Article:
Person Centred Planning is about putting the person at the centre of their life, giving them the power and choices that we all enjoy. As a disability organisation, it is up to us to ensure we create programs that reflect the lifestyle choices that our clients and supported employees desire.
Person centredness is not a new strategy or latest fad but a whole way of thinking regarding the people we support in helping them to express and realise, with the support of their families and friends, the lives they choose. A big part of the person centred approach is that all people have a right to be included equally in community life. Person centred approaches include looking outside the service and staff for meaningful and enjoyable ways in which our clients can participate in the community. To understand what the person desires in their life both within and outside the service PATH (Planning Alternative Tomorrows with Hope) will be a tool that is used to support a person in living their dreams.
For Windgap to roll out a comprehensive person centred approach, we enlisted the expertise of The Centre for Disability Studies (CDS) at the University of Sydney to facilitate a champions program which educates and supports staff, clients and supported employees to initiate a culture of person centred thinking. Champion positions were offered to all Windgap staff, clients, supported employees and families. From the expressions of interest, 22 people were chosen across the organization to participate in several two-day workshops with CDS to learn about person centred approaches and how to support their peers and clients in this cultural shift.
The PCP Champions learnt great skills such as: how to facilitate small group meetings, relationship building, understand person centred planning tools, active listening and conducting solution circles. These skills and many more will help in all aspects of Windgap in supporting our clients as well as creating opportunities for deeper job satisfaction.
Windgap is very excited by the prospects for all our clients in this holistic approach to their lives and we look forward to discovering more about the people we support whilst walking with them in their life journey.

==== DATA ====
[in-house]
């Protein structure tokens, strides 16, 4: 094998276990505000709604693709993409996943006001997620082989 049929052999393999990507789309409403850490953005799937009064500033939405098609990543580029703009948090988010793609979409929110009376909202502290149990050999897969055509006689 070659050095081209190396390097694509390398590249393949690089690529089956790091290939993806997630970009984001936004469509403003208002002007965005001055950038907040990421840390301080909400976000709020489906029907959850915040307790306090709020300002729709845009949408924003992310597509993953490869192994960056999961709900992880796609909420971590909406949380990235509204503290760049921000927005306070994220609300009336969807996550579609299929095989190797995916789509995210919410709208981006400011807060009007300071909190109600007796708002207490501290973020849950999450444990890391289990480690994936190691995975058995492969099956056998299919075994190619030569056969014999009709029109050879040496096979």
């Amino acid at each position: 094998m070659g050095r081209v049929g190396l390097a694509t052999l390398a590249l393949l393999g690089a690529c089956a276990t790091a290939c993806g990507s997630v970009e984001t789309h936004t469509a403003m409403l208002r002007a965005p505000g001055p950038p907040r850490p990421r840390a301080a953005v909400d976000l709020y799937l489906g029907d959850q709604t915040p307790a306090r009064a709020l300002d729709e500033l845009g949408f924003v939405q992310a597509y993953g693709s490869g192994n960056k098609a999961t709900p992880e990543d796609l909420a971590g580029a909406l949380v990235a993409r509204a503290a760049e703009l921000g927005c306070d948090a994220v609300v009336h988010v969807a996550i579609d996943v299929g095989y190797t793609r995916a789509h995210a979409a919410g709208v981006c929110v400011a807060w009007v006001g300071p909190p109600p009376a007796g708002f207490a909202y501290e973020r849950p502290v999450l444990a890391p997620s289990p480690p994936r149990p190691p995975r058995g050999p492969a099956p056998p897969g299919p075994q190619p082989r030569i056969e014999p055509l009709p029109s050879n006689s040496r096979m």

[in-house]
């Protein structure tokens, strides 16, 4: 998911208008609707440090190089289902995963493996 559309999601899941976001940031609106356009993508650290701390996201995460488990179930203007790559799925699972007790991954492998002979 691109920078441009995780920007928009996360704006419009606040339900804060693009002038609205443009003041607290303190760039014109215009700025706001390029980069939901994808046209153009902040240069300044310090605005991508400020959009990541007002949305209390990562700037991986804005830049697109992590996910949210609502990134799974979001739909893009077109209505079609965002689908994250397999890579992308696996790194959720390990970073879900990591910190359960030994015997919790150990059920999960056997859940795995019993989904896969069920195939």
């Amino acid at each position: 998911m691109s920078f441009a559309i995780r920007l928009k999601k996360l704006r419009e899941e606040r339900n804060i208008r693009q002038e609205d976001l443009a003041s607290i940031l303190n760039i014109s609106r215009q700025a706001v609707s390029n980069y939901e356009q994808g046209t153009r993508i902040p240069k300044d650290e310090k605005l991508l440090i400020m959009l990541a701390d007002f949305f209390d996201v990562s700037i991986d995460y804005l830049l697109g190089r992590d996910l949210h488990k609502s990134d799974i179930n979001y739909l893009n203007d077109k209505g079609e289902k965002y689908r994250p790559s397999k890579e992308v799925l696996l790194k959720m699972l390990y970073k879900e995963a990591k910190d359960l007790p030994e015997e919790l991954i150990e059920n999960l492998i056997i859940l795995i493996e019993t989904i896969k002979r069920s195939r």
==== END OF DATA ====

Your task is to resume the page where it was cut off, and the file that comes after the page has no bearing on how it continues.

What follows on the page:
You can find out more information on person centred approaches by visiting the website below:
Ageing, Disability and Home Care (ADHC) website: http://www.adhc.nsw.gov.au/
In 2013, Steven Cooke eagerly put his hand up to join the second ‘Making Airwaves’ program hosted by The Windgap Foundation and Eastside Radio. The program teaches participants how to produce, host and record their own radio show which is later broadcast on Eastside radio 89.7FM. It became clear in the first session that Steven had a strong passion, enthusiasm and flare for radio. In his first broadcast he spoke out about a lack of disabled parking for the annual sculptures by the Sea event, demonstrating to his listeners the power of radio as a means to be heard and to speak up about social justice issues.
In September 2014, Steven was then invited to join the third ‘Making Airwaves’ program as a mentor. He guided the new participants in developing their unique stories, expressing their individuality and always encouraged them to speak out about matters that were important to them.
While still working with the third Making Airwaves program, Steven accepted an offer to speak at the 2014 Arts Activated Conference hosted by Accessible Arts. The conference is the largest of its kind in Australia and showcases the achievements of people with disability as advocates, artists and leaders. Together with Making Airwaves coordinator, Catherine Maitland, Steven delivered a 20 minute presentation about how the Making Airwaves program began, its development, achievements and future goals. Together with Dale Stephenson, one of the creators of Making Airwaves, he answered questions from the audience and later asked for contacts of people whom he would like to interview for his next radio broadcast.
Steven has since gone on to produce and host in the fourth Making Airwaves and plans to continue his role as mentor for the program in 2015.